Newcomer to the Council Tony Lee ’15, one of two Campus Life Representatives, has been involved in the reform of the bike share pilot program. Alongside fellow Campus Life Rep Ali Roseberry-Polier ’14, Lee has worked closely with McCabe lending coordinator, Alison Mastpasqua, to revisit and re-design the program, which is riddled with kinks. Through examining feedback logs, revising the lending contract and employing a student bike mechanic, Lee and company are on pace to have the program up and running by the end of the semester.
Commitment as displayed by Lee and Roseberry-Polier is what both Capone and Brady see as crucial for StuCo’s ability to effect change.

“Historically, there has been a culture of talk and inaction within Student Council which I think can be attributed to trying to accomplish too much in our group Sunday meetings over the past few years,” says Brady. “Though the Sunday meetings are critical for discussing the initiatives that we work on and mapping our agenda, much more substantive work is accomplished by individual members or in small groups apart from this full council meeting. We’ve been working more on individual initiatives than ever before, and coming together with concrete proposals rather than just for abstract brainstorming sessions this semester.”

Capone sees a few challenges facing Student Council that need to be addressed.
“Internally, to begin with, [StuCo] is a relatively small group (10 people out of a campus of 1,500) and the students on Student Council are typically already very involved individuals — so you’ve got 10 spread-too-thin-students with very specific job descriptions who have to go the extra mile if they want to fit in everything they listed on their platform. Student Council would benefit from expansion and restructuring.”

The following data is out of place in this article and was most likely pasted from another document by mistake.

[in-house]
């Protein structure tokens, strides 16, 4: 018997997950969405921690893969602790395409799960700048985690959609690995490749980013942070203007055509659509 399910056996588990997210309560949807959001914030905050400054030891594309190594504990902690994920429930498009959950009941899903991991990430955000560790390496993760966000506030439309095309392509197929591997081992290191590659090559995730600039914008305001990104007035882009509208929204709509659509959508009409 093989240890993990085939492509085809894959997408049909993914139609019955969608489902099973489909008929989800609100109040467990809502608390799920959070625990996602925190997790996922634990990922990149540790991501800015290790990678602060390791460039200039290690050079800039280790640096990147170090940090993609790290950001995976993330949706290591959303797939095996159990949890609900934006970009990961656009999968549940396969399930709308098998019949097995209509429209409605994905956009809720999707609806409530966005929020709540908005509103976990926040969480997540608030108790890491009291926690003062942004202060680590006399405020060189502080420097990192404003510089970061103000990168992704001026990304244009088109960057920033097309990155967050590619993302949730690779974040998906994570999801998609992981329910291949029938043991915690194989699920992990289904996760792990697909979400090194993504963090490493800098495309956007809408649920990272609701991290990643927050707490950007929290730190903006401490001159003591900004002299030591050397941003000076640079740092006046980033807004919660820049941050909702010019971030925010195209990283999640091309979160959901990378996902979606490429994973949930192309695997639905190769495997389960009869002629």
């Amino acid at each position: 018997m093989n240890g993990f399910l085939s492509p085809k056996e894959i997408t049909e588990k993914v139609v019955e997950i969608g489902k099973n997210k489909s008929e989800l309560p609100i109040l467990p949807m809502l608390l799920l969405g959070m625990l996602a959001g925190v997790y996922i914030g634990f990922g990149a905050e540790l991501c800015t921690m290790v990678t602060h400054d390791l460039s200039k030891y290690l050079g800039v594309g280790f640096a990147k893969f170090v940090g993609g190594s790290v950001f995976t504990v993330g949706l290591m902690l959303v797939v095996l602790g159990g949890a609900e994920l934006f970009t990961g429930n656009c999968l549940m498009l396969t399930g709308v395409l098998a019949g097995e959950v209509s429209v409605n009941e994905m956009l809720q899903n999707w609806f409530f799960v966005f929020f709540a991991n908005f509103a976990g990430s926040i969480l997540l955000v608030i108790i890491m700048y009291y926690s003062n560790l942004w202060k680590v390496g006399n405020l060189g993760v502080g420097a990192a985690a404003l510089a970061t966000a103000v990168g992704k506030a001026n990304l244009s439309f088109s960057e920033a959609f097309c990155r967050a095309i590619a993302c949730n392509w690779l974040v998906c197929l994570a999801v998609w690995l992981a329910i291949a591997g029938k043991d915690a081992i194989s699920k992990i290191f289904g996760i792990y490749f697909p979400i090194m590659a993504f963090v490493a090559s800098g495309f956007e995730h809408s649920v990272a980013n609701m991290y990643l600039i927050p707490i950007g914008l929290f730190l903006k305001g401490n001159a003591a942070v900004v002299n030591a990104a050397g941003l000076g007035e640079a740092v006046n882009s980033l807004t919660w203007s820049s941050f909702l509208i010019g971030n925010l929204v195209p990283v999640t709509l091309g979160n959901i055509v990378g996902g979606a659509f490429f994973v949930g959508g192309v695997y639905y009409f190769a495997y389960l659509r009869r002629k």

Co-President Brady also sees decentralization as a problem for the group.

“Swarthmore is extremely decentralized in terms of funding sources and committees which contributes to an awful lot of frustration among the student body in terms of initiating change, or creating projects and new initiatives. I think there’s a major need for a student leadership forum — for club presidents or representatives and committee representatives to come together and report on the ‘happenings’ within each smaller group and collaborate on larger events.”

As an effort to make Student Council more accessible to all students wishing to join, the Council voted last year to pilot small stipends for elected officials serving in the 2012-2013 school year. This would have put Student Council positions on the same echelon as other committee coordinators around campus while also providing students in the work-study program a chance to contribute more easily.

The Student Budget Committee cut the program from StuCo’s budget.

For more information, students are welcome to attend meetings at 7 p.m. Sunday in Parrish Parlors, visit StuCo’s blog, http://swarthmorestuco.tumblr.com, which includes minutes from each meeting, or follow them on Twitter @swarthmorestuco.